High-Tech Gets The Headlines But Low-Tech Can Cut Health Care Costs And Save Lives

By Henry I. Miller, MS, MD — Jan 23, 2020
High-tech medical advances make for sexy headlines, but the use of common-sense low-tech checklists can provide more than an ounce of prevention. ACSH advisor Dr. Henry Miller explains.
Photo: Parade.com

#This excerpt was reprinted with permission. The full article can be read on the Issues and Insights site.

Much of the progress in medicine during the past half-century has involved expensive, high-tech diagnostic tests and therapies. The trend in this direction worries health economists and politicians because it has the potential to send already high health care costs into the stratosphere. Health care spending in 2017 reached $3.5 trillion, or a whopping 17.9% of the nation's gross domestic product, according to government statistics.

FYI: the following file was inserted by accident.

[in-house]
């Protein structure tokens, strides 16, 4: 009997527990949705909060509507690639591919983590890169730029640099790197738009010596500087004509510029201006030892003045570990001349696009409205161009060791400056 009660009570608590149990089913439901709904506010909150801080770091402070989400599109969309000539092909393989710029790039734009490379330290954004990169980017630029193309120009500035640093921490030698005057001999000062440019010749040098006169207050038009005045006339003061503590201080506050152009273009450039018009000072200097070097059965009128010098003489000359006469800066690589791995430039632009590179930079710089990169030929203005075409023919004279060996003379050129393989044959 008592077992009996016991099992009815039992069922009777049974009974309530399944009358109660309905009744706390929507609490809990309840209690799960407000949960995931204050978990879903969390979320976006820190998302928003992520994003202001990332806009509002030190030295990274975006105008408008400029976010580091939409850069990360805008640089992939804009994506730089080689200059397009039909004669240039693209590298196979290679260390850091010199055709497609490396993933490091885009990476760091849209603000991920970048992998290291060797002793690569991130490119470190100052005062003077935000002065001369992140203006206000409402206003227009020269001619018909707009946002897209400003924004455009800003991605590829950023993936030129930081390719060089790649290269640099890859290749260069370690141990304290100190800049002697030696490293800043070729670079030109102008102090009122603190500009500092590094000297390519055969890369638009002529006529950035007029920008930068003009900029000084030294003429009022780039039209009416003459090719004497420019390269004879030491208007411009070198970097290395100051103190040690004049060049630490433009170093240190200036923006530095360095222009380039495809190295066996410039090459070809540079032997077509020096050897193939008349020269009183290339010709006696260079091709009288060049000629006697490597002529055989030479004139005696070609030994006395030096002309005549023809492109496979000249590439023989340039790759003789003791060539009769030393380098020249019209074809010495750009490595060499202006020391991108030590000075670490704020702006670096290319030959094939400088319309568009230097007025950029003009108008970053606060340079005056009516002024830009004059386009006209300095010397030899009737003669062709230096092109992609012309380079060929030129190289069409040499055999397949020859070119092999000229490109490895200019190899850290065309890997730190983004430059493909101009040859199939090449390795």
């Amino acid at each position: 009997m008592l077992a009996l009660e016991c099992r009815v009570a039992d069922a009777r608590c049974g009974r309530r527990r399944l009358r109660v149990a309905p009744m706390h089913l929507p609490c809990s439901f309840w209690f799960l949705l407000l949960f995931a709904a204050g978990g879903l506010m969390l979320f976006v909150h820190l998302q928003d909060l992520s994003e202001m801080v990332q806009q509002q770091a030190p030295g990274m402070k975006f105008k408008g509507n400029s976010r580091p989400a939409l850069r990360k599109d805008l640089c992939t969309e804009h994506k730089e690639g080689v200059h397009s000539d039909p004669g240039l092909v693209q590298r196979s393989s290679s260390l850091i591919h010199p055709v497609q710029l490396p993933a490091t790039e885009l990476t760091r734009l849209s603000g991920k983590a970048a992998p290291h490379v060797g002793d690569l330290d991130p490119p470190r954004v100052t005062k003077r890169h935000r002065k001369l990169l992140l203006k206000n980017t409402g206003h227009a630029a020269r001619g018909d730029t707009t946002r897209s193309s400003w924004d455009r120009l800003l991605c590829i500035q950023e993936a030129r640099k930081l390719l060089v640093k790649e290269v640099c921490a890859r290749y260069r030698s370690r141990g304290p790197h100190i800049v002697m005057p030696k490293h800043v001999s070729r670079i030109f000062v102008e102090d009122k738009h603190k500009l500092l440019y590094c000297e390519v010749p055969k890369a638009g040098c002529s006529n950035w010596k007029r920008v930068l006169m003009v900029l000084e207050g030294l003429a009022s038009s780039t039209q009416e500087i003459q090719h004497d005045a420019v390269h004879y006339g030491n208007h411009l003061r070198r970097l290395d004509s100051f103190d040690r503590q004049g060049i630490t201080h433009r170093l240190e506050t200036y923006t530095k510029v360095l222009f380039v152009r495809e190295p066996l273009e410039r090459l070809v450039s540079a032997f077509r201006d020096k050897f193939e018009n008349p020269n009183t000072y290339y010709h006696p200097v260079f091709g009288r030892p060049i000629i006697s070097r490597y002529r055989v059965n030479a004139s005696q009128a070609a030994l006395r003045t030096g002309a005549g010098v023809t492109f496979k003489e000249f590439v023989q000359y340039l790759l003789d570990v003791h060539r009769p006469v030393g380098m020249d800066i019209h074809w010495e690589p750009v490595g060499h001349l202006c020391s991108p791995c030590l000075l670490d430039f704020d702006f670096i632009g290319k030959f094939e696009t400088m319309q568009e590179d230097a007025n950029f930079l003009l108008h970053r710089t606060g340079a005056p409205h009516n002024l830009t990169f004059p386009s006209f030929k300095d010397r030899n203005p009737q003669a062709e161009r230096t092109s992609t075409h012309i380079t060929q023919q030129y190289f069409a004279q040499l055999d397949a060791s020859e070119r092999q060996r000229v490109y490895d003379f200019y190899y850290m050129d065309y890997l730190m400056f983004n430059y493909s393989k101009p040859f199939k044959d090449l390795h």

However, there is an important role as well for ingenious, low-tech, less-expensive approaches to improved health and increased longevity. The question is, how do we make them financially attractive?

The high-tech miracles will continue to garner headlines, but to control health care costs we will also need simpler and relatively inexpensive innovations. That has policy implications. Marine Corps Commandant Gen. David Berger wrote (in a different context): "We must continue to seek the affordable and plentiful at the expense of the exquisite and few." That applies to health care as well.


Henry I. Miller, MS, MD

Henry I. Miller, MS, MD, is the Glenn Swogger Distinguished Fellow at the American Council on Science and Health. His research focuses on public policy toward science, technology, and medicine, encompassing a number of areas, including pharmaceutical development, genetic engineering, models for regulatory reform, precision medicine, and the emergence of new viral diseases. Dr. Miller served for fifteen years at the US Food and Drug Administration (FDA) in a number of posts, including as the founding director of the Office of Biotechnology.

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